Bacterial glycosylation

Bacteria produce many glycosylated structures and polysaccharides, including polysaccharide capsule, teichoic acids, and N- and O-linked glycosylated proteins. The ease of whole genome sequencing has accelerated identification of the involved biosynthesis genes, but experimental data to support a gene-structure relationship is often lacking. By a combination of bacterial mutagenesis, glycoanalysis, bacteriological and immunological in vitro assays and animal infection studies, we aim to elucidate the role of surface glycans in bacterial infectious diseases.

Our lab focuses on infections caused by two important human pathogens, Staphylococcus aureus and Group A Streptococcus (GAS). Both species are common harmless commensals of the skin and naso/pharynx but can also cause life-threatening infections1,2. The composition of the cell wall of S. aureus and GAS is rich in glycans, but their function has remained mostly uncharacterized. For GAS, the dominant cell wall structure consists of the Group A carbohydrate (GAC) or Lancefield antigen, which comprises approximately 50% of the cell wall by weight3. In addition to an essential structural role in the cell wall4, we have demonstrated that the specific N-acetylglucosamine (GlcNAc) epitope of the GAC contributes to pathogenesis5. Similarly, S. aureus expresses several glycosylated structures including GlcNAcylated wall teichoic acid (WTA) 6 and also glycosylated proteins7 that contribute to nasal colonization and systemic infection6,8-10. The molecular mechanism for these virulence-enhancing mechanisms has not been fully elucidated, but insight could open new pathways for selective anti-virulence strategies or vaccine targets to combat these deadly infections.

Considering the dominant presence in the cell wall and location at the host-pathogen interface, we hypothesize that bacterial surface glycans support bacterial survival in the host by either protecting from immune killing or aiding immune evasion. To this end, we work on the following topics:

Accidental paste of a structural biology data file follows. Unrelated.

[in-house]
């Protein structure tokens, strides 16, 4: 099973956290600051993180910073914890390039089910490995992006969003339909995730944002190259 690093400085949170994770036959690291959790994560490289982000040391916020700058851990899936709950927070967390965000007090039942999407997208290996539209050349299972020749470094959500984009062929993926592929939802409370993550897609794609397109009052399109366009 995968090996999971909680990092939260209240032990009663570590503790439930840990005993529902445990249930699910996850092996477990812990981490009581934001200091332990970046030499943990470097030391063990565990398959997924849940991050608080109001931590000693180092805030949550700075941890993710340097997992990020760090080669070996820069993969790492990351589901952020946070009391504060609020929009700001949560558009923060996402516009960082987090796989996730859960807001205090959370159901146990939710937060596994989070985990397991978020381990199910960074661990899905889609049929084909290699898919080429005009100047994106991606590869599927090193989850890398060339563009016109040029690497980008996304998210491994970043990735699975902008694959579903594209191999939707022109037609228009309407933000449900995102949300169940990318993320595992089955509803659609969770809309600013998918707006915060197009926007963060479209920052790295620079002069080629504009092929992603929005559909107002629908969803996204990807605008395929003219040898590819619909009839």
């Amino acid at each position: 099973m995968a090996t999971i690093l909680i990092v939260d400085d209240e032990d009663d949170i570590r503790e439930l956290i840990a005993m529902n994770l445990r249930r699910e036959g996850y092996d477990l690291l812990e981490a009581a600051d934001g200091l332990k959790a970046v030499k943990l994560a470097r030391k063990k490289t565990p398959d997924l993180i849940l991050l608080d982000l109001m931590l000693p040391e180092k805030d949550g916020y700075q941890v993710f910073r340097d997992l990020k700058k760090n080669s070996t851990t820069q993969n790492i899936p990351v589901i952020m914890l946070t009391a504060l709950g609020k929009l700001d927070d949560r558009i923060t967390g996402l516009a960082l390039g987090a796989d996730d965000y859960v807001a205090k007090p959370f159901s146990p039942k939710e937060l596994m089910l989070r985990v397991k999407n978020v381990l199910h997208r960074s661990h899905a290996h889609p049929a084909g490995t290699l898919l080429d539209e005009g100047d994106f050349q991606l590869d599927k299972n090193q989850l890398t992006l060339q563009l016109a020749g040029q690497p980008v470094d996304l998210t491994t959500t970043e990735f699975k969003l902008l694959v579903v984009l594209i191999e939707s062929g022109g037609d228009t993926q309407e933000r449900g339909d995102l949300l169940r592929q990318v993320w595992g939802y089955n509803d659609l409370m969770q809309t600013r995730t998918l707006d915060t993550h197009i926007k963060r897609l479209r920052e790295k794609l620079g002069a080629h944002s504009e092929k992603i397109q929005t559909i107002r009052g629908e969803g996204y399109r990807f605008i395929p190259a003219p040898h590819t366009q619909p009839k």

1. Elucidate the biosynthesis pathway of the streptococcal GAC4;
  2. Study the interaction of glycosylated surface structures with the human immune systems at the molecular level focusing on immune modulation through (C-type) lectin receptors;
  3. Investigate application of streptococcal carbohydrates as vaccine antigens.

Glyco plaatje


  1. Tong SY, Davis JS, Eichenberger E et al. Staphylococcus aureus infections: epidemiology, pathophysiology, clinical manifestations, and management. Clin Microbiol Rev 2015; 28: 603-661.
  2. Walker MJ, Barnett TC, McArthur JD et al. Disease manifestations and pathogenic mechanisms of Group A Streptococcus. Clin Microbiol Rev 2014; 27: 264-301.
  3. McCarty M. The lysis of Group A hemolytic streptococci by extracellular enzymes of Streptomyces albus. II. Nature of the cellular substrate attacked by the lytic enzymes. The Journal of experimental medicine 1952; 96: 569-580.
  4. van der Beek SL, Le Breton Y, Ferenbach AT et al. GacA is Essential for Group A Streptococcus and Defines a New Class of Monomeric dTDP-4-dehydrorhamnose Reductases (RmlD). Mol Microbiol 2015;
  5. van Sorge NM, Cole JN, Kuipers K et al. The classical lancefield antigen of Group A Streptococcus is a virulence determinant with implications for vaccine design. Cell Host Microbe 2014; 15: 729-740.
  6. Winstel V, Kuhner P, Salomon F et al. Wall Teichoic Acid Glycosylation Governs Staphylococcus aureus Nasal Colonization. mBio 2015; 6:
  7. Hazenbos WL, Kajihara KK, Vandlen R et al. Novel staphylococcal glycosyltransferases SdgA and SdgB mediate immunogenicity and protection of virulence-associated cell wall proteins. PLoS Pathog 2013; 9: e1003653.
  8. Thomer L, Becker S, Emolo C et al. N-acetylglucosaminylation of serine-aspartate repeat proteins promotes Staphylococcus aureus bloodstream infection. J Biol Chem 2014; 289: 3478-3486.
  9. Weidenmaier C, Kokai-Kun JF, Kristian SA et al. Role of teichoic acids in Staphylococcus aureus nasal colonization, a major risk factor in nosocomial infections. Nat Med 2004; 10: 243-245.
  10. Weidenmaier C, Peschel A, Xiong YQ et al. Lack of wall teichoic acids in Staphylococcus aureus leads to reduced interactions with endothelial cells and to attenuated virulence in a rabbit model of endocarditis. J Infect Dis 2005; 191: 1771-1777.


Updated 25-05-2016